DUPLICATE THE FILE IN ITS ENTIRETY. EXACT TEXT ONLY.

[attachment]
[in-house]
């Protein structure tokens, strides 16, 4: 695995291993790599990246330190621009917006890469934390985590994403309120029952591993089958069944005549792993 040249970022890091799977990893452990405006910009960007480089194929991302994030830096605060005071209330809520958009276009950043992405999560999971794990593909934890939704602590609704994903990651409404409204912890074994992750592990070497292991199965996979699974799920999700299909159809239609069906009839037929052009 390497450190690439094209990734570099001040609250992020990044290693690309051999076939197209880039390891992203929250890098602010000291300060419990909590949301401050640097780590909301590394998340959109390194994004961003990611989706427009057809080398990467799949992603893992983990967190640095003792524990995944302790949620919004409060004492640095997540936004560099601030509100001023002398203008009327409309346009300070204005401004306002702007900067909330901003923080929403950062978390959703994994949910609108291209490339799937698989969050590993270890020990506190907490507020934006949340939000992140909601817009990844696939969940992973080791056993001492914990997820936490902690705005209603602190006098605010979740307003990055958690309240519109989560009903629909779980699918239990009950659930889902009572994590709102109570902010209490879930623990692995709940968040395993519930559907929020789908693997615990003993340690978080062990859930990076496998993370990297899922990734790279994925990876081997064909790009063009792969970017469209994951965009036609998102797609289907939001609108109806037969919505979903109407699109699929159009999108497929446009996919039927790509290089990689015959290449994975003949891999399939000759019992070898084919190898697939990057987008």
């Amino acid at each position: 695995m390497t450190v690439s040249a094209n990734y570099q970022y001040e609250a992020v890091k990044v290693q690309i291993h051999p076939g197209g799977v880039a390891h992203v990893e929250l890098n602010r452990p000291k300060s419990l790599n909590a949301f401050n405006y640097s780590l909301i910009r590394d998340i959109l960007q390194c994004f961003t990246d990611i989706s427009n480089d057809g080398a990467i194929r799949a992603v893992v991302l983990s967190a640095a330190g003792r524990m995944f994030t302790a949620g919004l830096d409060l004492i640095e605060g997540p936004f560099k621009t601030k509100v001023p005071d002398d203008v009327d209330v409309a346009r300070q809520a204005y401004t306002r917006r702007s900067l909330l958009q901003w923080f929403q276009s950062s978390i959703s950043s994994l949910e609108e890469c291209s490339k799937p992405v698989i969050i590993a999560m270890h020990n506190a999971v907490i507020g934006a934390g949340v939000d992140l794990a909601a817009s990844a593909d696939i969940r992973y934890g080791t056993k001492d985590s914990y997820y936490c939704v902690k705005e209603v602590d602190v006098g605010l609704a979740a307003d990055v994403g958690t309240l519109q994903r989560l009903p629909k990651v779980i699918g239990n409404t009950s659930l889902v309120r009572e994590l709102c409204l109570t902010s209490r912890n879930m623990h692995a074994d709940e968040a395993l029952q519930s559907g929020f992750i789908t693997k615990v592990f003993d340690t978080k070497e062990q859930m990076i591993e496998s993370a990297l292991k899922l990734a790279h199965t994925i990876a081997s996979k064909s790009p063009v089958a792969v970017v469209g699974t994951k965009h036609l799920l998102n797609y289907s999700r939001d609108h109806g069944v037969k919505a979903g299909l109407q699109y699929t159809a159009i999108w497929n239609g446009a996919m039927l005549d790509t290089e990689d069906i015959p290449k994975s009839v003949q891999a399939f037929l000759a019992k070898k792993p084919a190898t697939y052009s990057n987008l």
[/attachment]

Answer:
[in-house]
């Protein structure tokens, strides 16, 4: 695995291993790599990246330190621009917006890469934390985590994403309120029952591993089958069944005549792993 040249970022890091799977990893452990405006910009960007480089194929991302994030830096605060005071209330809520958009276009950043992405999560999971794990593909934890939704602590609704994903990651409404409204912890074994992750592990070497292991199965996979699974799920999700299909159809239609069906009839037929052009 390497450190690439094209990734570099001040609250992020990044290693690309051999076939197209880039390891992203929250890098602010000291300060419990909590949301401050640097780590909301590394998340959109390194994004961003990611989706427009057809080398990467799949992603893992983990967190640095003792524990995944302790949620919004409060004492640095997540936004560099601030509100001023002398203008009327409309346009300070204005401004306002702007900067909330901003923080929403950062978390959703994994949910609108291209490339799937698989969050590993270890020990506190907490507020934006949340939000992140909601817009990844696939969940992973080791056993001492914990997820936490902690705005209603602190006098605010979740307003990055958690309240519109989560009903629909779980699918239990009950659930889902009572994590709102109570902010209490879930623990692995709940968040395993519930559907929020789908693997615990003993340690978080062990859930990076496998993370990297899922990734790279994925990876081997064909790009063009792969970017469209994951965009036609998102797609289907939001609108109806037969919505979903109407699109699929159009999108497929446009996919039927790509290089990689015959290449994975003949891999399939000759019992070898084919190898697939990057987008």
């Amino acid at each position: 695995m390497t450190v690439s040249a094209n990734y570099q970022y001040e609250a992020v890091k990044v290693q690309i291993h051999p076939g197209g799977v880039a390891h992203v990893e929250l890098n602010r452990p000291k300060s419990l790599n909590a949301f401050n405006y640097s780590l909301i910009r590394d998340i959109l960007q390194c994004f961003t990246d990611i989706s427009n480089d057809g080398a990467i194929r799949a992603v893992v991302l983990s967190a640095a330190g003792r524990m995944f994030t302790a949620g919004l830096d409060l004492i640095e605060g997540p936004f560099k621009t601030k509100v001023p005071d002398d203008v009327d209330v409309a346009r300070q809520a204005y401004t306002r917006r702007s900067l909330l958009q901003w923080f929403q276009s950062s978390i959703s950043s994994l949910e609108e890469c291209s490339k799937p992405v698989i969050i590993a999560m270890h020990n506190a999971v907490i507020g934006a934390g949340v939000d992140l794990a909601a817009s990844a593909d696939i969940r992973y934890g080791t056993k001492d985590s914990y997820y936490c939704v902690k705005e209603v602590d602190v006098g605010l609704a979740a307003d990055v994403g958690t309240l519109q994903r989560l009903p629909k990651v779980i699918g239990n409404t009950s659930l889902v309120r009572e994590l709102c409204l109570t902010s209490r912890n879930m623990h692995a074994d709940e968040a395993l029952q519930s559907g929020f992750i789908t693997k615990v592990f003993d340690t978080k070497e062990q859930m990076i591993e496998s993370a990297l292991k899922l990734a790279h199965t994925i990876a081997s996979k064909s790009p063009v089958a792969v970017v469209g699974t994951k965009h036609l799920l998102n797609y289907s999700r939001d609108h109806g069944v037969k919505a979903g299909l109407q699109y699929t159809a159009i999108w497929n239609g446009a996919m039927l005549d790509t290089e990689d069906i015959p290449k994975s009839v003949q891999a399939f037929l000759a019992k070898k792993p084919a190898t697939y052009s990057n987008l």